KING: Well, what a terrible story, and what a terrible tragedy for that family. There are reports on social media that several thousand people like that man's son have been reported missing in the Bahamas. What is the effort like to find them?

BROWN: Well, we have people going out on jet skis, on boats, people just walking. The minister of health told us they have to go door to door because we just don't know how many people may still be trapped in their homes. So it's a really extensive effort. It's - a lot of people are involved.

KING: This man that you spoke to in the hospital - you said he was airlifted out. Is that the way that most people are getting out of places like Abaco and Grand Bahama right now? Are they relying on flights?

BROWN: Well, helicopters because it's very hard to land a plane because the airstrip is still underwater. So the U.S. Coast Guard and a lot of private helicopter owners have been helping us out a lot.

KING: I want to ask you, the United States has started lifting - airlifting supplies out of Miami into the Bahamas. Are food and water getting to people?

BROWN: Food and water are getting to people. But you - we also have to keep in mind that there are - a lot of roads are impassable and a lot of communities that are blocked off. Like, we spoke to one lady on the outskirts of Abaco, and she's telling me that she's blocked off. She said there's no way for her to get to Marsh Harbour because there's so much debris in the road.

So while we do know for sure that a lot of people are receiving food and water, we still think that there are a lot of communities that are cut off that may not be receiving the help that they really need.

KING: What else are people saying that they need? I imagine that shelter is a very big concern at this point.

BROWN: Shelter is a very big concern. We have hundreds of people in one shelter that's not meant for so many people. So there's just people on top of people. That's the best way to explain it.

So right now, the efforts are centered around getting those people out of shelters, maybe into different islands where they may have family and friends. And, of course, we've opened up the shelters on New Providence. And we've also been bringing a lot of people here.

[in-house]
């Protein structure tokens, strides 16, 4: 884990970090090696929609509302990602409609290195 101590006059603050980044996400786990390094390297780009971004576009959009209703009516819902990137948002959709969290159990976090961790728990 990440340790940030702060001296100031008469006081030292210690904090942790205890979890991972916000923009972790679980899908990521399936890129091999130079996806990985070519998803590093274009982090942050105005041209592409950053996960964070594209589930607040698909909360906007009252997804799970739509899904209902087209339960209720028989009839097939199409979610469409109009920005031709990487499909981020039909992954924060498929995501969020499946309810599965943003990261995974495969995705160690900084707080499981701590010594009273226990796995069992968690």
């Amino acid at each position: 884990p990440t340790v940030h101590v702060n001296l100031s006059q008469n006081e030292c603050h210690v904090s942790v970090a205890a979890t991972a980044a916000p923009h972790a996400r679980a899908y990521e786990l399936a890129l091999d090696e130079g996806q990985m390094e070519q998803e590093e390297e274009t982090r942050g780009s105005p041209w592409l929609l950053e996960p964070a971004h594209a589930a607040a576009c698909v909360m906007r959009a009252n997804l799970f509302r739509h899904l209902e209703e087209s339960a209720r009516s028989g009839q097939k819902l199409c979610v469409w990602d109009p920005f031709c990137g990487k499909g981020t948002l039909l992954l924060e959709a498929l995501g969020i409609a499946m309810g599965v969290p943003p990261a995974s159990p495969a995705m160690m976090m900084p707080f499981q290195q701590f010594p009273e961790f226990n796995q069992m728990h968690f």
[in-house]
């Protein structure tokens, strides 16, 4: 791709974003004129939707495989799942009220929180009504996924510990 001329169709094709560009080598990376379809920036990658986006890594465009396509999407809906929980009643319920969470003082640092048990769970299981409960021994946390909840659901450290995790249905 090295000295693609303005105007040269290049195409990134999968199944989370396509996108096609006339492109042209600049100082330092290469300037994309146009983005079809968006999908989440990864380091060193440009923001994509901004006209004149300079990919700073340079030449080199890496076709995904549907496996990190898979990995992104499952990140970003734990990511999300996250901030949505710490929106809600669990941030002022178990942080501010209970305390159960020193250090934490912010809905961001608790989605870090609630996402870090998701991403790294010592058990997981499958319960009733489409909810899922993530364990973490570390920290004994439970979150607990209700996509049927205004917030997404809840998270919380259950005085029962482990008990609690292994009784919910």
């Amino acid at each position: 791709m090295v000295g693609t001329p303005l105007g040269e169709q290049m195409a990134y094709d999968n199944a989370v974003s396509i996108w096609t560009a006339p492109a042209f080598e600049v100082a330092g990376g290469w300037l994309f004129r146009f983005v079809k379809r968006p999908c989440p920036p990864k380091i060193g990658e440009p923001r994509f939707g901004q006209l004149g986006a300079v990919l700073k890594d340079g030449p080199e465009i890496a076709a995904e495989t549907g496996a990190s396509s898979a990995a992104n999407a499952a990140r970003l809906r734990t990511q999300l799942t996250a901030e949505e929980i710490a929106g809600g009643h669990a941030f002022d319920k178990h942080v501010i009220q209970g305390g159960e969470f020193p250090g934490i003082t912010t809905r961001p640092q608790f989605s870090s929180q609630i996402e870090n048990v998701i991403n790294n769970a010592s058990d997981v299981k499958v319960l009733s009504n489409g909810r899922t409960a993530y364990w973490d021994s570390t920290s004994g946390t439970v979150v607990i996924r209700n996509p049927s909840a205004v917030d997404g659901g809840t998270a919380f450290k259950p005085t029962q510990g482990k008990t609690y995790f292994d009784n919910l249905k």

KING: Is the government of the Bahamas doing a good job at keeping people updated, apprised of what's going on?

BROWN: I think the government is doing its best. And the prime minister is committed to addressing the nation on a nightly basis. So we look to him every day to kind of give us some indication on what's happening on the ground. We're going to get two teams in today, finally. We've been having a bit of trouble trying to get some crews in ourselves because of the limited flights. You know, a lot of people are going out, but they only have capacity for relief items. And then when they're on their way back, they're bringing in evacuees.

So we were finally able to secure some flights for our news team today. We'll be on the ground with extra cellphones. We're also going to take some supplies in ourselves. And we hope to bring some more stories, like the one I shared with you earlier, to our reading and doing and listening public.

KING: Well, we certainly appreciate you bringing us these stories. Krystel Brown of The Nassau Guardian, thank you so much for your time.

BROWN: No problem. Take care.